“Police need to understand both the financial and emotional side of rural crime.” (100-199ha, Yorkshire & Humberside)
“A change to Right to Roam laws. I can’t roam with my dog off the lead through a factory, but they can walk across fields and destroy my livelihood with no consequences.” (20-99ha, South East)
“Increase rural police patrols. We have one crewed vehicle patrolling a beat of more than 100sq miles. Easy to commit crime around us.” (500ha+, Scotland)
“The ability to use necessary force to defend your own property.” (200-499ha, Wales)
How rural crime has changed how they farm
“Reduced livestock numbers and hire equipment rather than purchase.” (20-99ha, Midlands)
“Planning to pack in and move from the area. Sick of being threatened with violence from quad bike gangs and fly-tipping.” (100-199ha, Yorkshire & Humberside)
“No longer leave machinery in a field overnight to carry on the next morning. Everything has to be locked away and put in sheds, even when it’s not always convenient.” (100-199ha, South West)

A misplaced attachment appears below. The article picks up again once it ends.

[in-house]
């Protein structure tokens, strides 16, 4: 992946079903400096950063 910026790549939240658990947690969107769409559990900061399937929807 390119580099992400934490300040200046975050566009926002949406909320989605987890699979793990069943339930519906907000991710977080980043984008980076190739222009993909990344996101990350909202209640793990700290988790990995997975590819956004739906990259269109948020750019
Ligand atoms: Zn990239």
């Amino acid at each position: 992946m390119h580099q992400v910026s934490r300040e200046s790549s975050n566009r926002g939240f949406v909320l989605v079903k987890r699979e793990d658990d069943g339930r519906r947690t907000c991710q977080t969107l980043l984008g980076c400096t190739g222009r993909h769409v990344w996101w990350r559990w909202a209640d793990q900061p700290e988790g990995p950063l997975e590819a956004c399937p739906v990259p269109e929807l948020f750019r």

“We have installed extra security systems that have to be set and unset constantly, as well as constantly shutting and locking gates and doors.” (200-499ha, East Anglia)
“Had to seal off all access to land and ditch around fields to stop deer poaching in vehicles.” (500+ha, South West)
“Installing barriers and ditches makes farming harder.” (500ha+, East Anglia)
‘Relentless rise’ in quad bike thefts
More than one-third of people (37%) who completed our survey said they had been a victim of quad bike theft over the past three years.